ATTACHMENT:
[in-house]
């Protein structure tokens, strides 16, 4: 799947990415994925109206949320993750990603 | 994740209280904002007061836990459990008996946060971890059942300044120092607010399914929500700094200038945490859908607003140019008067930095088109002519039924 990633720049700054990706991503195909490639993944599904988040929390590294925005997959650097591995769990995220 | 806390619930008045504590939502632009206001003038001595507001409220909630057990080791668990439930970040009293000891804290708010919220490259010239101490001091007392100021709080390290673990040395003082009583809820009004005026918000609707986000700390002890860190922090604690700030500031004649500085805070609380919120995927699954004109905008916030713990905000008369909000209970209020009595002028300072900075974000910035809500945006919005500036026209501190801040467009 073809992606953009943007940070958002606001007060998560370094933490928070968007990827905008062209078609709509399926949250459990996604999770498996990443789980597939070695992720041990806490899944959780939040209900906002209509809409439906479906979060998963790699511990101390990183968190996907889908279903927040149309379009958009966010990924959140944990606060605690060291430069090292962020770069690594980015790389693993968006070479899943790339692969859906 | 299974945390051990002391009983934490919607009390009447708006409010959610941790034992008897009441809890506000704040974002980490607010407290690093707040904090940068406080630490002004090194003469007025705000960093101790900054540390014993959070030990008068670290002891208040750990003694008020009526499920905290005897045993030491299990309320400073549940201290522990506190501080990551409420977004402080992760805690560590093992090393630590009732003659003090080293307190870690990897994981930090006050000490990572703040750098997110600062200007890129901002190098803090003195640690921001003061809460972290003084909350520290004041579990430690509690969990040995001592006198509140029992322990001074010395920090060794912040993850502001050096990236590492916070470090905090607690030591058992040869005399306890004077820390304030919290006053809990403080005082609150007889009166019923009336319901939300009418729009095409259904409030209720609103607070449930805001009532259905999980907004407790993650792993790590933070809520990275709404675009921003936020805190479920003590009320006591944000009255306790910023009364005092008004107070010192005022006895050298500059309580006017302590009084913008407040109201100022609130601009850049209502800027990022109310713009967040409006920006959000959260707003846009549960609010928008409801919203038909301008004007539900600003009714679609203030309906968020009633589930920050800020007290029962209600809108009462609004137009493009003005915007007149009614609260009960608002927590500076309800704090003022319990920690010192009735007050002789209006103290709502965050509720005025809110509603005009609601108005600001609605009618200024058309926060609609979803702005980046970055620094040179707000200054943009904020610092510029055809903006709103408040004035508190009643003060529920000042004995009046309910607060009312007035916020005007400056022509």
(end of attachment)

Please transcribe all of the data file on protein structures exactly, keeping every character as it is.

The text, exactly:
[in-house]
């Protein structure tokens, strides 16, 4: 799947990415994925109206949320993750990603 | 994740209280904002007061836990459990008996946060971890059942300044120092607010399914929500700094200038945490859908607003140019008067930095088109002519039924 990633720049700054990706991503195909490639993944599904988040929390590294925005997959650097591995769990995220 | 806390619930008045504590939502632009206001003038001595507001409220909630057990080791668990439930970040009293000891804290708010919220490259010239101490001091007392100021709080390290673990040395003082009583809820009004005026918000609707986000700390002890860190922090604690700030500031004649500085805070609380919120995927699954004109905008916030713990905000008369909000209970209020009595002028300072900075974000910035809500945006919005500036026209501190801040467009 073809992606953009943007940070958002606001007060998560370094933490928070968007990827905008062209078609709509399926949250459990996604999770498996990443789980597939070695992720041990806490899944959780939040209900906002209509809409439906479906979060998963790699511990101390990183968190996907889908279903927040149309379009958009966010990924959140944990606060605690060291430069090292962020770069690594980015790389693993968006070479899943790339692969859906 | 299974945390051990002391009983934490919607009390009447708006409010959610941790034992008897009441809890506000704040974002980490607010407290690093707040904090940068406080630490002004090194003469007025705000960093101790900054540390014993959070030990008068670290002891208040750990003694008020009526499920905290005897045993030491299990309320400073549940201290522990506190501080990551409420977004402080992760805690560590093992090393630590009732003659003090080293307190870690990897994981930090006050000490990572703040750098997110600062200007890129901002190098803090003195640690921001003061809460972290003084909350520290004041579990430690509690969990040995001592006198509140029992322990001074010395920090060794912040993850502001050096990236590492916070470090905090607690030591058992040869005399306890004077820390304030919290006053809990403080005082609150007889009166019923009336319901939300009418729009095409259904409030209720609103607070449930805001009532259905999980907004407790993650792993790590933070809520990275709404675009921003936020805190479920003590009320006591944000009255306790910023009364005092008004107070010192005022006895050298500059309580006017302590009084913008407040109201100022609130601009850049209502800027990022109310713009967040409006920006959000959260707003846009549960609010928008409801919203038909301008004007539900600003009714679609203030309906968020009633589930920050800020007290029962209600809108009462609004137009493009003005915007007149009614609260009960608002927590500076309800704090003022319990920690010192009735007050002789209006103290709502965050509720005025809110509603005009609601108005600001609605009618200024058309926060609609979803702005980046970055620094040179707000200054943009904020610092510029055809903006709103408040004035508190009643003060529920000042004995009046309910607060009312007035916020005007400056022509």